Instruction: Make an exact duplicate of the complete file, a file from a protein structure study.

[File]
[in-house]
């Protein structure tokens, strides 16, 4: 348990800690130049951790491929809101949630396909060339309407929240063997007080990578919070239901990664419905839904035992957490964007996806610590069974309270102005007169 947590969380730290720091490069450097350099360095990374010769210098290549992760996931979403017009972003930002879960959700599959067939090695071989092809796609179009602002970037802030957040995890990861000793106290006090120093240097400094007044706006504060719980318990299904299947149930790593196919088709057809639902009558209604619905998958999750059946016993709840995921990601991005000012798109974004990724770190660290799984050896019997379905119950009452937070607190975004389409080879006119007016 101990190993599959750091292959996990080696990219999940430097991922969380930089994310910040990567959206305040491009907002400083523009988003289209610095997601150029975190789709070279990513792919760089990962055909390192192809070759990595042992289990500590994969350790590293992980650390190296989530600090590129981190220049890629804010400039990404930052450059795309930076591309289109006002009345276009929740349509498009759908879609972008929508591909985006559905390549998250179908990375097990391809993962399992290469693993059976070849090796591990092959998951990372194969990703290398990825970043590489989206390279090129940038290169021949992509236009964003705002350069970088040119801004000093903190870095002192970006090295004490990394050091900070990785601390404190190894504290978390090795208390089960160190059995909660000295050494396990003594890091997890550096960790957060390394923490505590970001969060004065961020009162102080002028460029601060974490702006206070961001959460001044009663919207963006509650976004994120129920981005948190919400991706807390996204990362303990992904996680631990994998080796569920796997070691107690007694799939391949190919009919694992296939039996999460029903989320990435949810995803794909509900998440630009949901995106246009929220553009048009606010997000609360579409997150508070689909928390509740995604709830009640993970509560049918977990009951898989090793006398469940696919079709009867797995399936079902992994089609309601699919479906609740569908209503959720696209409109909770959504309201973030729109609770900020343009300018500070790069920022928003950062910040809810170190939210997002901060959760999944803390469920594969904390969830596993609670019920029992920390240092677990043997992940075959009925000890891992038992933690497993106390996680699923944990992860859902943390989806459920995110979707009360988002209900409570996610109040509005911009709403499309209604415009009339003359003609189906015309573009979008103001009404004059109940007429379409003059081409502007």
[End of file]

[in-house]
């Protein structure tokens, strides 16, 4: 348990800690130049951790491929809101949630396909060339309407929240063997007080990578919070239901990664419905839904035992957490964007996806610590069974309270102005007169 947590969380730290720091490069450097350099360095990374010769210098290549992760996931979403017009972003930002879960959700599959067939090695071989092809796609179009602002970037802030957040995890990861000793106290006090120093240097400094007044706006504060719980318990299904299947149930790593196919088709057809639902009558209604619905998958999750059946016993709840995921990601991005000012798109974004990724770190660290799984050896019997379905119950009452937070607190975004389409080879006119007016 101990190993599959750091292959996990080696990219999940430097991922969380930089994310910040990567959206305040491009907002400083523009988003289209610095997601150029975190789709070279990513792919760089990962055909390192192809070759990595042992289990500590994969350790590293992980650390190296989530600090590129981190220049890629804010400039990404930052450059795309930076591309289109006002009345276009929740349509498009759908879609972008929508591909985006559905390549998250179908990375097990391809993962399992290469693993059976070849090796591990092959998951990372194969990703290398990825970043590489989206390279090129940038290169021949992509236009964003705002350069970088040119801004000093903190870095002192970006090295004490990394050091900070990785601390404190190894504290978390090795208390089960160190059995909660000295050494396990003594890091997890550096960790957060390394923490505590970001969060004065961020009162102080002028460029601060974490702006206070961001959460001044009663919207963006509650976004994120129920981005948190919400991706807390996204990362303990992904996680631990994998080796569920796997070691107690007694799939391949190919009919694992296939039996999460029903989320990435949810995803794909509900998440630009949901995106246009929220553009048009606010997000609360579409997150508070689909928390509740995604709830009640993970509560049918977990009951898989090793006398469940696919079709009867797995399936079902992994089609309601699919479906609740569908209503959720696209409109909770959504309201973030729109609770900020343009300018500070790069920022928003950062910040809810170190939210997002901060959760999944803390469920594969904390969830596993609670019920029992920390240092677990043997992940075959009925000890891992038992933690497993106390996680699923944990992860859902943390989806459920995110979707009360988002209900409570996610109040509005911009709403499309209604415009009339003359003609189906015309573009979008103001009404004059109940007429379409003059081409502007």